We've answered some good questions about baby teething, but what about when your child is ready to lose those baby teeth? What can you expect and when can you expect it? We answer some common questions here:
Q: When will my child start losing her baby teeth?
A: Children can start losing their baby teeth anywhere between age 4 and 7. Typically, if your child got their baby teeth early, they will lose them early. If they got their baby teeth later, they may lose them later. Baby teeth start getting lose because the permanent tooth is starting to come in, although sometimes a tooth can come out without the permanent tooth pushing it out.
Q: What teeth will he lose first?
A: Usually teeth come out in the same order that they came in, so the bottom middle teeth (the lower centre incisors) are usually the first to go. These are followed by the upper middle teeth and then the four teeth surrounding them. These eight teeth are commonly lost by age 8 or so. The remaining teeth will fall out around age 10-12.
Q: How many teeth are coming in?
A: While baby has 20 baby teeth, they will eventually be replaced by 32 permanent teeth. The molars usually start coming in around age 6, which could cause some discomfort, with wisdom teeth not coming in until much later.
Q: How to get the loose tooth out?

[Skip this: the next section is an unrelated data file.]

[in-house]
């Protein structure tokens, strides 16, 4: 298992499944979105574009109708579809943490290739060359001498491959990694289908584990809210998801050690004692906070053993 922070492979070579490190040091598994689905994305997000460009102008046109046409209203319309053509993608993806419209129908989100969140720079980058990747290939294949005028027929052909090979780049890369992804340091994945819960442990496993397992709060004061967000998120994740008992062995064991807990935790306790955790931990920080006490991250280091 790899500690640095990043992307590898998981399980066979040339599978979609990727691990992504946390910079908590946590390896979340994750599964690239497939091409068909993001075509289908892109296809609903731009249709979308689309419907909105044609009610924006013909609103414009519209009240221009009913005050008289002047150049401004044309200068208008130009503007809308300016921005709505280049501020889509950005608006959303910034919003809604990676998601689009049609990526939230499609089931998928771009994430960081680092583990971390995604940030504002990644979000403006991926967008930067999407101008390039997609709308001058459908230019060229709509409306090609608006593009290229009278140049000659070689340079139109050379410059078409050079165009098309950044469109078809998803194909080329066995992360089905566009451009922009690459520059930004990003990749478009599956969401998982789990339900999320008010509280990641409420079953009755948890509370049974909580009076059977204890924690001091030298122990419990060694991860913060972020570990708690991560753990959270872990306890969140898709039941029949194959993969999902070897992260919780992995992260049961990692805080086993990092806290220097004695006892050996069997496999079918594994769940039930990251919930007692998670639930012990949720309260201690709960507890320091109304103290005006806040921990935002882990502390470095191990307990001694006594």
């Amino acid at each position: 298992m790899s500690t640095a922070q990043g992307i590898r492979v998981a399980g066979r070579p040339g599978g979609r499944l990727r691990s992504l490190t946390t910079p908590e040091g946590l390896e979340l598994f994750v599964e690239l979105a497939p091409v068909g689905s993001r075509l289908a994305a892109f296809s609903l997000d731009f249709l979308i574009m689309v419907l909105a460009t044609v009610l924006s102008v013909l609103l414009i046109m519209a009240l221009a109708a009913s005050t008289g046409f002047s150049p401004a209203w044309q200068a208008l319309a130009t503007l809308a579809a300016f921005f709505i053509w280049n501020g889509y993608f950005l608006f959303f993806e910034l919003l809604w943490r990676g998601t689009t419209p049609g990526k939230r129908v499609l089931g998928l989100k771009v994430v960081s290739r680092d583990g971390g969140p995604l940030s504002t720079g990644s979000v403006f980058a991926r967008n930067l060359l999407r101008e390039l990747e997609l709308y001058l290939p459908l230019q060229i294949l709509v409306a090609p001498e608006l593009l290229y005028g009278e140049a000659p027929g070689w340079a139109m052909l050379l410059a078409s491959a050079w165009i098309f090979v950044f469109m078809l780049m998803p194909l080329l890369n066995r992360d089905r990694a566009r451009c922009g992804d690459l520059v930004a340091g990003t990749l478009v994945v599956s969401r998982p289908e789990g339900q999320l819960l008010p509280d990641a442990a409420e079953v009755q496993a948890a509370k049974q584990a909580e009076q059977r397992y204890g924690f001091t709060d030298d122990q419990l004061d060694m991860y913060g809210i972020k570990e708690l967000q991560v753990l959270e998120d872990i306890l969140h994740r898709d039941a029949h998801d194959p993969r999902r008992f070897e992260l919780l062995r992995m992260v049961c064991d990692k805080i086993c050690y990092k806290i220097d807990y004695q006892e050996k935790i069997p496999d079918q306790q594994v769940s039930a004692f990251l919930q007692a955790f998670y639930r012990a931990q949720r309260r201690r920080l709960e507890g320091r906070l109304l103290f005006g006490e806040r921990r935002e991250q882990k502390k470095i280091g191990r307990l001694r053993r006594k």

A: While some children are excited about losing their baby teeth and the promise of a tooth fairy, others are quite worried about it, convinced that it will hurt. In reality, the baby tooth's roots will slowly disintegrate, meaning the tooth will get increasingly loose and wiggly. Encourage your child to gently wiggle the tooth and brush carefully around the gum line of the tooth. Don't try to pull out the tooth before it's ready and it should come out on its own in due time, and with very little, if any, bloodshed.
Q: What can I expect from the permanent teeth?
A: The permanent teeth coming in will be bigger than your child's baby teeth (they are the teeth they will have as adults after all). They are usually not as white as baby teeth and can often have ridges as they are new and haven't been worn down by chewing just yet.